At that time I will also make preorders the full $15, and they will receive the build I have currently have, rather than the beta, in addition to the final build at release. I don't want people to pay $5 the day before release for my game.

My next post will be about why the game was postponed, I promise.

Thanks for reading.

Friday, July 26, 2013

New Launch Date - September 6

New launch date is September 6. It has been pushed back a little to accommodate some unforeseen events. Now this may sound like a bad thing, but this is a good thing. In my opinion, a very good thing.

I still won't go into the specifics until everything is signed off on, but that should happen within the next few days. Then, (hopefully) I will have the confidence to talk about it.

This is a good thing though because the game will hopefully reach a wider audience, in addition to being a better experience overall.

Exciting times everyone. Lets all hope this pans out well. Thanks for reading.

Wednesday, July 24, 2013

The current state of me.

I think now is an interesting time for me to explain how I currently feel about the game. I have watched many interviews with game developers, and many say that after the game is released, they become depressed. They compare it to sending a child off to school, or something of the like.

My game hasn't been released yet, but I think I am starting to feel a similar way. I wouldn't say I am depressed, but I would consider myself incredibly nervous to the point of minor paranoia. I consistently feel "butterflies in my stomach" to a huge degree. I don't know if it is because of the recent and exciting opportunities that I could be a part of, or because of the game going very public in the next few weeks.

For that matter, not many people I know are aware about this game yet. I guess you could say I am scared of what people will think of it, and of me for that matter. To increase my chances of success, I will have to show it off to everyone I know, and that kind of scares me. I may have nothing to be afraid of, but I feel this way nonetheless.

In addition, I am afraid my game will not be considered a good game. I won't stop making games by any means. I enjoy it a whole lot. Even though it may not be my main source of income, I will still do it. I also know this is a learning experience for me. It will make me a better designer, writer, artist, programmer, etc. But I still want people to like the game. I will be happy I finished my first game, but I may be heartbroken if people hate it, at least within reason. I know not everyone will enjoy the game, but I want people who like the genre to enjoy my game.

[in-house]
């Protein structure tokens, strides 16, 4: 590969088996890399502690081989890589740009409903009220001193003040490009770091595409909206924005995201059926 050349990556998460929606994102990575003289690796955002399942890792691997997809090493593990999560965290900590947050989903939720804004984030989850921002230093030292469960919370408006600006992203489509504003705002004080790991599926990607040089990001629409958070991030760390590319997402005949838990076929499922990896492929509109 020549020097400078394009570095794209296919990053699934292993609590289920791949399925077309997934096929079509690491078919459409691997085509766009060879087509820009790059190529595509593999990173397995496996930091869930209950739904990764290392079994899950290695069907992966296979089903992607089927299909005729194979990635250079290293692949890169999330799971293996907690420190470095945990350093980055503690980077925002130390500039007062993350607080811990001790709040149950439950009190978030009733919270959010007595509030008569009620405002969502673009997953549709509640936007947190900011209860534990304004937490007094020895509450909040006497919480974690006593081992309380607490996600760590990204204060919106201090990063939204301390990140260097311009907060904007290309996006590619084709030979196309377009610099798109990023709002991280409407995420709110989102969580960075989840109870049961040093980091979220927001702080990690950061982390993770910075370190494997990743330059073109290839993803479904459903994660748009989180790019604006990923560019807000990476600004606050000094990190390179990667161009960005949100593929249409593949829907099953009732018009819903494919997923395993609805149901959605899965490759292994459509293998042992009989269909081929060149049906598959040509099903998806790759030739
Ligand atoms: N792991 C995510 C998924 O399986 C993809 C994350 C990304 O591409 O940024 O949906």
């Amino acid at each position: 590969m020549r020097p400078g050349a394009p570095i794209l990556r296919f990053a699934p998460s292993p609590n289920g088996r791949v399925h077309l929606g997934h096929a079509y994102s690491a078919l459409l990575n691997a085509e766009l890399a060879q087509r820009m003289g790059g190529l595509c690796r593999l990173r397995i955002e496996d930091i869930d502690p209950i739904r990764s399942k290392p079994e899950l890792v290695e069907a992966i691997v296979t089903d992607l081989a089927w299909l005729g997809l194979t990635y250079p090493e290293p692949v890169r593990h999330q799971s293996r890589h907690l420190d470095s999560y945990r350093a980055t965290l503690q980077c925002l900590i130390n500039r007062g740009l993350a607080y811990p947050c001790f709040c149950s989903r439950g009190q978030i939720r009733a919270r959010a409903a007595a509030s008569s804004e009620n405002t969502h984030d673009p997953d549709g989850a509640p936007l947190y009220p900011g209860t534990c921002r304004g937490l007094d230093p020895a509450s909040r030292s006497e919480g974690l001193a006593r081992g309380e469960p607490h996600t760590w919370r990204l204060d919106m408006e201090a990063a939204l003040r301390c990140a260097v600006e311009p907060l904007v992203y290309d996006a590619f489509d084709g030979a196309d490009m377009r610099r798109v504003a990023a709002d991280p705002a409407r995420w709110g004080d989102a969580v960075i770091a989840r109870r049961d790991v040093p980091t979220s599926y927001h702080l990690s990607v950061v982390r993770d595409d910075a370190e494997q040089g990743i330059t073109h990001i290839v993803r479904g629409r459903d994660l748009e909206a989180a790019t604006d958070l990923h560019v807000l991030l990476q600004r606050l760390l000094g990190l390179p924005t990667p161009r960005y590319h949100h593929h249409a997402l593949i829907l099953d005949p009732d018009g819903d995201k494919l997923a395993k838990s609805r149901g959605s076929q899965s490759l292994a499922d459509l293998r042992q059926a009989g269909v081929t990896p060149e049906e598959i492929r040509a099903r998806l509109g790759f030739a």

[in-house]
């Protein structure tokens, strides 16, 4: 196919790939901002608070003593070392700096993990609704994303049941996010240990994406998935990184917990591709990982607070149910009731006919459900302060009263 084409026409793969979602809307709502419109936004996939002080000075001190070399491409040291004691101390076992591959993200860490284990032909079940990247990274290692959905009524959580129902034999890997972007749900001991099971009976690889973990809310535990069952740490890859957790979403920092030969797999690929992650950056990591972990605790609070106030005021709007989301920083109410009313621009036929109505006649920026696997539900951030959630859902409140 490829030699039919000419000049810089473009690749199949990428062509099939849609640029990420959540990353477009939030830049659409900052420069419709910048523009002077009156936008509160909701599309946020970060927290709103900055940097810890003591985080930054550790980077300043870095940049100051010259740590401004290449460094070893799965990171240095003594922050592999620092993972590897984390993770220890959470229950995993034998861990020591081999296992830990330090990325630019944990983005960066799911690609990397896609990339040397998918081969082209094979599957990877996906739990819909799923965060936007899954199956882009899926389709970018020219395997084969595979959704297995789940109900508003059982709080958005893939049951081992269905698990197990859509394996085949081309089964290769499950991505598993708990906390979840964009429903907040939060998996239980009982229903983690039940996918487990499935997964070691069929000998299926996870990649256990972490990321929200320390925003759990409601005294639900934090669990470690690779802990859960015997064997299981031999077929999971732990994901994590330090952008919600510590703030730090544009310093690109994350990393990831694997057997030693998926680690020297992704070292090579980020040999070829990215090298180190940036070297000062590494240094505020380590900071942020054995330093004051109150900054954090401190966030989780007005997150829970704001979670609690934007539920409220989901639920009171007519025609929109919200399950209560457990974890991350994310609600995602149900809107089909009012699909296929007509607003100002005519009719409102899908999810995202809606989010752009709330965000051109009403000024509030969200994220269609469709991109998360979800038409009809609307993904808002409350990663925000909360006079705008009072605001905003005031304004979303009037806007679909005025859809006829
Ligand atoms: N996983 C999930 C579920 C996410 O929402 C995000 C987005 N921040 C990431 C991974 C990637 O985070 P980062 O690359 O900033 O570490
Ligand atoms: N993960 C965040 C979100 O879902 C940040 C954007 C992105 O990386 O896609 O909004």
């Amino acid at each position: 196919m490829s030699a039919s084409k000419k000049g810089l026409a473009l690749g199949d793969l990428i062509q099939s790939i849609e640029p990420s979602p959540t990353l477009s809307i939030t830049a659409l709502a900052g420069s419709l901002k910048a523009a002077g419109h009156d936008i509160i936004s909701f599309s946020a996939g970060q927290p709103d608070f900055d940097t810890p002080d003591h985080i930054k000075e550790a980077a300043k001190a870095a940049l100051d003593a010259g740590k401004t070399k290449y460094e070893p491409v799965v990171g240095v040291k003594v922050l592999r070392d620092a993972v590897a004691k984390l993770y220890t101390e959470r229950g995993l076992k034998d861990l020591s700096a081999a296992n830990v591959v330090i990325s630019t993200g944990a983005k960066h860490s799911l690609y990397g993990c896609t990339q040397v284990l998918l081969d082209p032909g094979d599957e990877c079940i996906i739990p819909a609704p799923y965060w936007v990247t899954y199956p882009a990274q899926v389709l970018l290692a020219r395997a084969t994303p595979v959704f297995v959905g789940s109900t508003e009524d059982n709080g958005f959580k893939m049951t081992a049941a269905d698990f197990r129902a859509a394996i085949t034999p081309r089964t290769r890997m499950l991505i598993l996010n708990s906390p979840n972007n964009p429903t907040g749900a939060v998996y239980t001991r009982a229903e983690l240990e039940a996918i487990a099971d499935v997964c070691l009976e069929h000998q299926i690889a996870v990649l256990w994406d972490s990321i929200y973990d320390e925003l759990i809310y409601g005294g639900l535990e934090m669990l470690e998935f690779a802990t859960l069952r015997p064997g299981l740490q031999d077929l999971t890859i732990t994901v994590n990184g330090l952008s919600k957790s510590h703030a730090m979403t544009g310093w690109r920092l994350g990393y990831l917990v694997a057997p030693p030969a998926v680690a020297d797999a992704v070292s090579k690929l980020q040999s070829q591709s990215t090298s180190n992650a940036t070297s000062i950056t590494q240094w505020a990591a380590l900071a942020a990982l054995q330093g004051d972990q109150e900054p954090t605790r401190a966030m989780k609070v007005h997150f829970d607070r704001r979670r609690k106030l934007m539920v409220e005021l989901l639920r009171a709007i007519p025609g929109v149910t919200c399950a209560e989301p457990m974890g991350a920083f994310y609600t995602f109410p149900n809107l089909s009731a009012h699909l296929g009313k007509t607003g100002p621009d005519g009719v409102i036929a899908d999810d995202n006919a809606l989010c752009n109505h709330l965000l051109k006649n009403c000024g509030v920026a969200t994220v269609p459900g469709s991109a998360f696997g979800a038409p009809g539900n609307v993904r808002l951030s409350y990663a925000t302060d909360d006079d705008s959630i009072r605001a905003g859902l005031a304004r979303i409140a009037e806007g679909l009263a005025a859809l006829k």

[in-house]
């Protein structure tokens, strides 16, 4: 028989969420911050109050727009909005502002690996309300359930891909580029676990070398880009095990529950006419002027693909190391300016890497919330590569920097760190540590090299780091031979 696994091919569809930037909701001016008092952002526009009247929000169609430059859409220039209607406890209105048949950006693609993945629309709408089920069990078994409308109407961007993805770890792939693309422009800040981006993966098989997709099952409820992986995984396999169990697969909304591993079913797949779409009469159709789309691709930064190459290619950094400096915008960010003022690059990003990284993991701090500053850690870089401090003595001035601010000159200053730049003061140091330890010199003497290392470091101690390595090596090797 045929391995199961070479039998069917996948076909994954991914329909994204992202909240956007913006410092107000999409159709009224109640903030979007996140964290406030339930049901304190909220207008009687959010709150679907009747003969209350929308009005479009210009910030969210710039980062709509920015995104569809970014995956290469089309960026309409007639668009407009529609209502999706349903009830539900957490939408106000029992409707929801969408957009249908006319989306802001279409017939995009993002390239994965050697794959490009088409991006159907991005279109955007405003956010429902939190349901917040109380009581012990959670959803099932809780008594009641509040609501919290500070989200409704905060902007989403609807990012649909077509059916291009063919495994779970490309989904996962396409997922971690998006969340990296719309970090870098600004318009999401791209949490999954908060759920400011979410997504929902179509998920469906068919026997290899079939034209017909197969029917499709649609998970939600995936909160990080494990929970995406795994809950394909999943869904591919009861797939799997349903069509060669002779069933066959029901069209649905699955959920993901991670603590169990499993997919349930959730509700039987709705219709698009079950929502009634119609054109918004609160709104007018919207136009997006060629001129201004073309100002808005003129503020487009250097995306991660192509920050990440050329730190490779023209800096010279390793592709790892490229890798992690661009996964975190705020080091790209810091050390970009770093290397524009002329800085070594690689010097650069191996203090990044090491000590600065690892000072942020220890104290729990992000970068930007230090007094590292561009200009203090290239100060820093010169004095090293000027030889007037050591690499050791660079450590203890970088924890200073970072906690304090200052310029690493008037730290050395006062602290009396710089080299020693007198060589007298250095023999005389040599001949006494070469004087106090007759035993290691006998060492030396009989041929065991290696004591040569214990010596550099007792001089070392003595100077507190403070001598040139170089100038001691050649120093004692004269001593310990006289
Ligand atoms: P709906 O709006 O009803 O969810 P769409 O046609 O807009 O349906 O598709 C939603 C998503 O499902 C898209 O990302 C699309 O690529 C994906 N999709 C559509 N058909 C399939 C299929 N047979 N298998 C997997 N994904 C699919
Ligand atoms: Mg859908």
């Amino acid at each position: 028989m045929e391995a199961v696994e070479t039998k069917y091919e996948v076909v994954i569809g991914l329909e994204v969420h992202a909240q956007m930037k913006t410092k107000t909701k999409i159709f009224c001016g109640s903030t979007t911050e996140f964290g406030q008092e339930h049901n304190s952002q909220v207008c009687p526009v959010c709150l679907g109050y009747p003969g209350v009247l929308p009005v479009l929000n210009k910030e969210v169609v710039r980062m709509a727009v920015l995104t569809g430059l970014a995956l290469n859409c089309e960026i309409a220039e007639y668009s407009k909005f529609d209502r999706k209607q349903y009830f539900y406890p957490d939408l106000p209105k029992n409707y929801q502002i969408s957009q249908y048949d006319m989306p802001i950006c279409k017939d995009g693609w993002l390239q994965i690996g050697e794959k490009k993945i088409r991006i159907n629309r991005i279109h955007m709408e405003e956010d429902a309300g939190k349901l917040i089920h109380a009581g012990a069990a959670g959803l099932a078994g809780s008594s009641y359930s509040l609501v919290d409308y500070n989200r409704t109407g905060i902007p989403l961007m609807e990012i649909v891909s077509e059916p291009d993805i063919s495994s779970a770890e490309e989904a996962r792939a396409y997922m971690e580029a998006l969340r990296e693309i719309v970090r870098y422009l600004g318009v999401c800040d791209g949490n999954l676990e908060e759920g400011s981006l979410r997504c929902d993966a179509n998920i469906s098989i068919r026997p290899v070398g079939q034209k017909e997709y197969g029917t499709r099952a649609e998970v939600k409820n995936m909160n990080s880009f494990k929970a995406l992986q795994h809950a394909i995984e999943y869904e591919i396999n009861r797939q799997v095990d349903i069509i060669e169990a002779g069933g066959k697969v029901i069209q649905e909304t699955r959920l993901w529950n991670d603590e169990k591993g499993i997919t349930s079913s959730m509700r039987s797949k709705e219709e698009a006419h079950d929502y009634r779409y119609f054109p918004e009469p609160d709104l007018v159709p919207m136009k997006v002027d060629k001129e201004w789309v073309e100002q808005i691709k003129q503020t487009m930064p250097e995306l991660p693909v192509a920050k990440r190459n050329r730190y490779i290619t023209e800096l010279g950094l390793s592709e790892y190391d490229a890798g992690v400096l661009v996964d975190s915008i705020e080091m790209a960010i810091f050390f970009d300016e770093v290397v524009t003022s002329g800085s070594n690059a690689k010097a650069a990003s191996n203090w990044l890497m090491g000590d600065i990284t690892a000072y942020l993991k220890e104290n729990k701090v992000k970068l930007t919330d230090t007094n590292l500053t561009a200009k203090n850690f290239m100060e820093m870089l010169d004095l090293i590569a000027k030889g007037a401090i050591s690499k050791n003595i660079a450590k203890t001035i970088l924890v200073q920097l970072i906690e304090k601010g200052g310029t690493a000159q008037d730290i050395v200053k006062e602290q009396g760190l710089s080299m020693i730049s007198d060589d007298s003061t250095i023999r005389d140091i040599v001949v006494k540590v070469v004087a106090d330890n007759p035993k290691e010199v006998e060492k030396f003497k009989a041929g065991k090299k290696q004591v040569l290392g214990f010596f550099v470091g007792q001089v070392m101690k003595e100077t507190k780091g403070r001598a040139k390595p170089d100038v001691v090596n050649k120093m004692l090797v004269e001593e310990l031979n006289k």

In conclusion, I am afraid. I am afraid of failure. I am afraid of what people will think of me. I am afraid of what will follow after this game.

I'm not saying the game isn't fun, and it's dumb or anything. I just wonder if other people will like it as much as I do.

Thanks for reading.

Minigame is done and included.

The mini-game I wanted to include in the game was easier to implement than I thought. It is now in working condition and included in the game level hierarchy. It still needs to be ironed out and polished, but it is working.

They are really just simple levels that break up the action every couple levels. They take less than a minute to beat, but I just wanted to include something to break up the routine every now and then.

Now I am back to my routine of polishing the game. Tweaking sounds/music, performance, stuff like that. The last major thing I really want to get into the game is a new character model that looks a bit better.

In other news, I recently said the game will release August 16. Now I realize I may have jumped the gun. I initially thought the game will be completed by that date (and so far, it will still be), but because of circumstances I could not foresee, I may delay the game by about one months time.

This is all dependent on what happens within the next couple weeks or so. When I know for sure what is going on, I will let everyone know when the new release date will be, and why it will have to be postponed.

This has nothing to do with the speed of development, but rather with an exciting offer I recently received. The offer may fail to pan out, and it may not, but either way, I will let everyone know as soon as I am able to give a definite date.

Thanks for reading.

Saturday, July 20, 2013

New game modes

Yesterday I started experimenting with different game modes, and I'm going to try and make a run to get them in the game.

One mode is a one-life difficulty, which is exactly how it sounds. The player only has one life to beat the game. This wasn't hard to program at all, I just added a boolean so the player doesn't get "next level" or "reset level" prompts.

The other game mode is the mini-game I was talking about earlier this week. I as experimenting with it last night and I decided I'm going to try and include it. It's just a small addition that will occur after every few levels or so. Specifically after the player collects a part of their "brain".

The only hard part I think will be getting the minigame to load the correct level after the minigame is completed. I'll probably just have to manually enter the level every scene. Oh well, there will only be a few of these events so nothing to worry about.

I should also probably make a transition to the minigames. For that matter, a transition between levels other than a menu. Maybe a fade to white? I will have to think more on it.


Thursday, July 18, 2013

Getting publicity

With release (August 16) quickly approaching,  I am wrapping up development on the game and shifting my perspective once again to marketing. To try and get the news out about my game, I have several things I am going to do.